Is 100% code coverage useful?
- If 100% code coverage is achieved through ‘execution coverage’, where high level operations are performed in the code so that a lot of code is executed in passing, but few results are checked, then no, it probably isn’t useful.
- You don’t need 100% code coverage to gain confidence that your tests will pick up many issues.
- If you decide not to have 100% code coverage from low level class based tests then consider if your class really needs those methods and lines of code that you are not testing.
- If you decide not to have 100% code coverage from low level class based tests because the code conditions are hard to test, then consider rewriting your class to make it easier to test.
- Considering the usefulness of 100% coverage, for a specific set of code, is useful because we have to to think about the risks associated with both ‘hitting it’ and ‘not hitting it’. It is possible to achieve 100% coverage, and obtain no useful change detection information when the tests are executed. The 100% number, by itself, is not useful.
I write more Unit Test code than Main Code, how is it worth the time?
- Sometimes the code seems to simple to test. That is ‘at the moment’ - what about the future? Adding test code now, can save time in the future and enourage the Test code to evolve as the Main app evolves.
- We may use different amounts of Unit tests, at different times.
- Prototype or early releases my prioritise high level coverage, over low level coverage. This gives us a base set of tests to catch big issues.
- When the app is being relied on by others. We write more low level tests, then review our existing test coverage for duplication, and remove the high level tests that focus on low level conditions, but leave the high level tests that deal with interaction between objects.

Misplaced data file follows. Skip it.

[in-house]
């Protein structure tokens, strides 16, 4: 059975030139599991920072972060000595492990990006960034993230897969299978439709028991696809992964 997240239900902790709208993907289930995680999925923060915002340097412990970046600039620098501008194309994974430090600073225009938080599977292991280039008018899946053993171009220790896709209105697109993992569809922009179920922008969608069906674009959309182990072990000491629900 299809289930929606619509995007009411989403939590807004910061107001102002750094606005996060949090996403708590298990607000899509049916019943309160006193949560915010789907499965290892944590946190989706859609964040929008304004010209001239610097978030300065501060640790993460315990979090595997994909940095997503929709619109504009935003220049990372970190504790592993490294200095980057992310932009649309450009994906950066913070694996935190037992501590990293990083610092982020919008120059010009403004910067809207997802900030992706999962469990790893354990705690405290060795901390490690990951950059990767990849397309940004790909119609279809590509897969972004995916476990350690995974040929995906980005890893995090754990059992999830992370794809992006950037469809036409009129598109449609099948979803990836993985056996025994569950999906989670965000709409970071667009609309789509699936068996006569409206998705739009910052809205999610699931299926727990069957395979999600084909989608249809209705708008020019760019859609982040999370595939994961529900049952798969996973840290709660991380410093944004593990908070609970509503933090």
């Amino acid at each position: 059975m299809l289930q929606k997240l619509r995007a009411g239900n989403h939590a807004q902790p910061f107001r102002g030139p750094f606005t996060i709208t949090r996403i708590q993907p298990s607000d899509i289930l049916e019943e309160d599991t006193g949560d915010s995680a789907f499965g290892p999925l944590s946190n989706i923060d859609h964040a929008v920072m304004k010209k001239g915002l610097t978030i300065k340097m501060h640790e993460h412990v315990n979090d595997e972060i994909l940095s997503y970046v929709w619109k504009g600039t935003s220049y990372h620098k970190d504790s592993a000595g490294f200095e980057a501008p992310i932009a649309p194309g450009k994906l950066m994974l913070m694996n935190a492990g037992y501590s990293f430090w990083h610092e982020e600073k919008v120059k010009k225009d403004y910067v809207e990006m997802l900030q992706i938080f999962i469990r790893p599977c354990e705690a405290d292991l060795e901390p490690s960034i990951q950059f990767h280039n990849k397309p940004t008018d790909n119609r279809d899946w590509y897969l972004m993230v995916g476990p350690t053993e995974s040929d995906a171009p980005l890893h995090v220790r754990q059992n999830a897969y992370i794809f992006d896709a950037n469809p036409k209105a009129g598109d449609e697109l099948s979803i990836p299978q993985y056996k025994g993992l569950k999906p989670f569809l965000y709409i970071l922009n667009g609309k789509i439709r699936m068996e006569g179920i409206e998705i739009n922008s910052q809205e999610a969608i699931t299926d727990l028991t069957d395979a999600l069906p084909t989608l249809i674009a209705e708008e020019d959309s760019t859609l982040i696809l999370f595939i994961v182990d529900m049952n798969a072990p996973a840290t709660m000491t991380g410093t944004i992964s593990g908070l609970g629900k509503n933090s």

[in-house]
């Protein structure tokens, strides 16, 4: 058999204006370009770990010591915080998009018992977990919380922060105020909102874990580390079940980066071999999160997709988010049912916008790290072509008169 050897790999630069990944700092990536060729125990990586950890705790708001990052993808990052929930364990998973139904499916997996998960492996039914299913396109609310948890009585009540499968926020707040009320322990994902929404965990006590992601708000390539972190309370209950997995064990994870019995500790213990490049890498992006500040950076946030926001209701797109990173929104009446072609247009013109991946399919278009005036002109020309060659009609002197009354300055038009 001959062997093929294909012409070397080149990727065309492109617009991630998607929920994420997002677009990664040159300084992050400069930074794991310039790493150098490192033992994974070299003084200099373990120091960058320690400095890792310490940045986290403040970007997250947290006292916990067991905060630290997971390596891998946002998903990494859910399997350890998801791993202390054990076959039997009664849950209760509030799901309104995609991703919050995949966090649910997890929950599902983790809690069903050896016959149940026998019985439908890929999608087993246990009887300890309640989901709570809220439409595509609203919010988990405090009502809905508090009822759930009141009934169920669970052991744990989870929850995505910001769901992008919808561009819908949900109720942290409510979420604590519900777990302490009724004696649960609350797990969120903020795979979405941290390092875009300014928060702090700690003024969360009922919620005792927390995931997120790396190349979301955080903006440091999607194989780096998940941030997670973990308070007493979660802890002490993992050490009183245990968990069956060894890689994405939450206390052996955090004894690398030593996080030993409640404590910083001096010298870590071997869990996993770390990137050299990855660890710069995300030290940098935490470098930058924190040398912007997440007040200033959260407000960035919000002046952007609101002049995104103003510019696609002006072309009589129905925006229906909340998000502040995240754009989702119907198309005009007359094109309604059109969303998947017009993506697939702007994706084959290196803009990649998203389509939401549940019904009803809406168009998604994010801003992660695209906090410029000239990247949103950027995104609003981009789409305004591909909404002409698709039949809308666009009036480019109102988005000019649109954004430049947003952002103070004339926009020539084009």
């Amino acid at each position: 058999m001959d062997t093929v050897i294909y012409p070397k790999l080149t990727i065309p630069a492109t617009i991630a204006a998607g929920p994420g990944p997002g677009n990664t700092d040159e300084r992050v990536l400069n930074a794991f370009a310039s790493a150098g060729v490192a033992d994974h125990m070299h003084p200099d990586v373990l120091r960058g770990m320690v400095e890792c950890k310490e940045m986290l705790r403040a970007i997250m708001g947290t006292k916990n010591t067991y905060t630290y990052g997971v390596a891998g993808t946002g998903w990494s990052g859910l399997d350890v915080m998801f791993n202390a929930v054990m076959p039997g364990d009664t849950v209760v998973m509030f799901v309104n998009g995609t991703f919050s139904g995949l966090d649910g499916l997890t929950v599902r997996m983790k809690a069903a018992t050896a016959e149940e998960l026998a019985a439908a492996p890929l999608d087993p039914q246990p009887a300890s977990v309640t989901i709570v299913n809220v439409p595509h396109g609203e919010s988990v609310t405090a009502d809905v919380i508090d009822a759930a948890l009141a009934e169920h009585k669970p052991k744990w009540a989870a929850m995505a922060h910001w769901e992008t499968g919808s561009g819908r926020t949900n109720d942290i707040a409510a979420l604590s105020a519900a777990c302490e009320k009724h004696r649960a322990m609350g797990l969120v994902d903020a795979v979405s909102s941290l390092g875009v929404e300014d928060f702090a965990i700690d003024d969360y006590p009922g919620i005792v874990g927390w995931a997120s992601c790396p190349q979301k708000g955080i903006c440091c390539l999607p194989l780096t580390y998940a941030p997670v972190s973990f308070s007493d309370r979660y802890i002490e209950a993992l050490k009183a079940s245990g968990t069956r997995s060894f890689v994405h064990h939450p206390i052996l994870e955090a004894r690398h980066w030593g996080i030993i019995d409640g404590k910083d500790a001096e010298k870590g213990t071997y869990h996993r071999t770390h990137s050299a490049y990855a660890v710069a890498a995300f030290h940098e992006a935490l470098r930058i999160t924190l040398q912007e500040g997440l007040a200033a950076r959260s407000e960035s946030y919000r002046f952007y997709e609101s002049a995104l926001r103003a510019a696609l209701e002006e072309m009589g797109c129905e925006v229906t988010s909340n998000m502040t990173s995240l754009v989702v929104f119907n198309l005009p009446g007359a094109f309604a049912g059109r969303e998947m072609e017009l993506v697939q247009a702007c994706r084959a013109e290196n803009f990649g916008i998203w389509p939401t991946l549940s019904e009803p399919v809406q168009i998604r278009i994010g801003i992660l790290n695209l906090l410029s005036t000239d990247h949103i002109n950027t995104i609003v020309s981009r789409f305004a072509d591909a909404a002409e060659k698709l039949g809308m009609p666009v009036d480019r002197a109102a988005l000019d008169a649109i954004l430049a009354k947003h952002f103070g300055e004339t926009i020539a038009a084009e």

- Time is more than main code programming time. Testing time, User time, debug time. Production down time. Release management meetings. Sales time to find new customers because we lost customers due to outage or bugs. etc. You might be saving a lot of ‘other people’ time, and ‘your future self’ time.
How much code coverage do I need?
- No generic number as a target will help you.
- Numbers do not provide confidence, understanding what is behind that number, and how that number is achieved will help you.
- A low number tells you that there are a lot of gaps, and that you should have less confidence in the ongoing stability of your code.
- A high number, without understanding, should not fill you with confidence, it should fill you with questions: What does that number mean? What are we asserting on? Is that ‘tested’ or ‘executed’ coverage?
The number is not relevant, the understanding and decision making behind the number is important. Your ‘feelings’ around trust of code based on coverage, are important. e.g. I have a set of 15 Test Classes in one package. When executed they achieve 65% line coverage of the core domain classes of my project. This does not fill me with confidence. I know that much of this is ‘execution’ coverage, rather than ‘test’ coverage, because of the style of testes in that package. But… I don’t rely on that one package.
How can I use code coverage to help me review my tests?
- When you run a set of tests, edit the ‘run configuration’ to only cover the code you want to review coverage for.
- Review the tests for gaps, i.e. I don’t have a test that cover invalid condition X, if you already have a high % coverage, then you might find you haven’t coded for this condition. (you don’t actually need code coverage to help with this, but it can be a useful extra step)
- Review the coverage for gaps. For any gaps consider:
- Is this code hard to test?
- Perhaps the code should be simplified and refactored?
- Is the uncovered code, so simple that it can’t ever go wrong?
- Sometimes I add a test anyway: to ensure that it stays simple, and so that I don’t get distracted by it in future reviews.
- Is this code hard to test?
More test code means more code to maintain, how is that worth it?
- Test code needs to be refactored, reviewed, trimmed and deleted. In the same way that main code does, and because main code does.